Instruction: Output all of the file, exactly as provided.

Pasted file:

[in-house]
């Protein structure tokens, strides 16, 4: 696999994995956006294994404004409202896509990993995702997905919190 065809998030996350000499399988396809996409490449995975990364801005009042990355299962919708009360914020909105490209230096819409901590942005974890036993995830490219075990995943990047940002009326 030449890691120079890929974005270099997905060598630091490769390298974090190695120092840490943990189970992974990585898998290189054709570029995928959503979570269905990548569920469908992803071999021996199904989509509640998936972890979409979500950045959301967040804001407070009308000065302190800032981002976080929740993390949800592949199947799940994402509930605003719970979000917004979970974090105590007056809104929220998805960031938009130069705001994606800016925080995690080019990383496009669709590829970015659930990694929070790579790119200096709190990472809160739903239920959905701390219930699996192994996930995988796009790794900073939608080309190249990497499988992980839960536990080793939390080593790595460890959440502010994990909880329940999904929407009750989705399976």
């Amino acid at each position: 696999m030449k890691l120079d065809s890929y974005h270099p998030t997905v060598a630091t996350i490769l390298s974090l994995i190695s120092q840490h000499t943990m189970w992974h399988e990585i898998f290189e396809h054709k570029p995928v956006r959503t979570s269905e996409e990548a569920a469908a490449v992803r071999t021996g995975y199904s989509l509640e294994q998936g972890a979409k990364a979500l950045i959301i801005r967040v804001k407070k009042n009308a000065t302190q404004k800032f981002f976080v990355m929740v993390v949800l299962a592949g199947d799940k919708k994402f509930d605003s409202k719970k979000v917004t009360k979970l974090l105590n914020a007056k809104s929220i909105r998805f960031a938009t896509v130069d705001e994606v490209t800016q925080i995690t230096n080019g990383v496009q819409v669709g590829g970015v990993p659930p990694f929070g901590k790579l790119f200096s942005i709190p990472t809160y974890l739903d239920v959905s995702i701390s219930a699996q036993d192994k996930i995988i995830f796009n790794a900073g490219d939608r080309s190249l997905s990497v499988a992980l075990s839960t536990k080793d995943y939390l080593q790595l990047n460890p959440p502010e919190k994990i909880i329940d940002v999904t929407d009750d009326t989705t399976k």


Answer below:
[in-house]
């Protein structure tokens, strides 16, 4: 696999994995956006294994404004409202896509990993995702997905919190 065809998030996350000499399988396809996409490449995975990364801005009042990355299962919708009360914020909105490209230096819409901590942005974890036993995830490219075990995943990047940002009326 030449890691120079890929974005270099997905060598630091490769390298974090190695120092840490943990189970992974990585898998290189054709570029995928959503979570269905990548569920469908992803071999021996199904989509509640998936972890979409979500950045959301967040804001407070009308000065302190800032981002976080929740993390949800592949199947799940994402509930605003719970979000917004979970974090105590007056809104929220998805960031938009130069705001994606800016925080995690080019990383496009669709590829970015659930990694929070790579790119200096709190990472809160739903239920959905701390219930699996192994996930995988796009790794900073939608080309190249990497499988992980839960536990080793939390080593790595460890959440502010994990909880329940999904929407009750989705399976």
């Amino acid at each position: 696999m030449k890691l120079d065809s890929y974005h270099p998030t997905v060598a630091t996350i490769l390298s974090l994995i190695s120092q840490h000499t943990m189970w992974h399988e990585i898998f290189e396809h054709k570029p995928v956006r959503t979570s269905e996409e990548a569920a469908a490449v992803r071999t021996g995975y199904s989509l509640e294994q998936g972890a979409k990364a979500l950045i959301i801005r967040v804001k407070k009042n009308a000065t302190q404004k800032f981002f976080v990355m929740v993390v949800l299962a592949g199947d799940k919708k994402f509930d605003s409202k719970k979000v917004t009360k979970l974090l105590n914020a007056k809104s929220i909105r998805f960031a938009t896509v130069d705001e994606v490209t800016q925080i995690t230096n080019g990383v496009q819409v669709g590829g970015v990993p659930p990694f929070g901590k790579l790119f200096s942005i709190p990472t809160y974890l739903d239920v959905s995702i701390s219930a699996q036993d192994k996930i995988i995830f796009n790794a900073g490219d939608r080309s190249l997905s990497v499988a992980l075990s839960t536990k080793d995943y939390l080593q790595l990047n460890p959440p502010e919190k994990i909880i329940d940002v999904t929407d009750d009326t989705t399976k």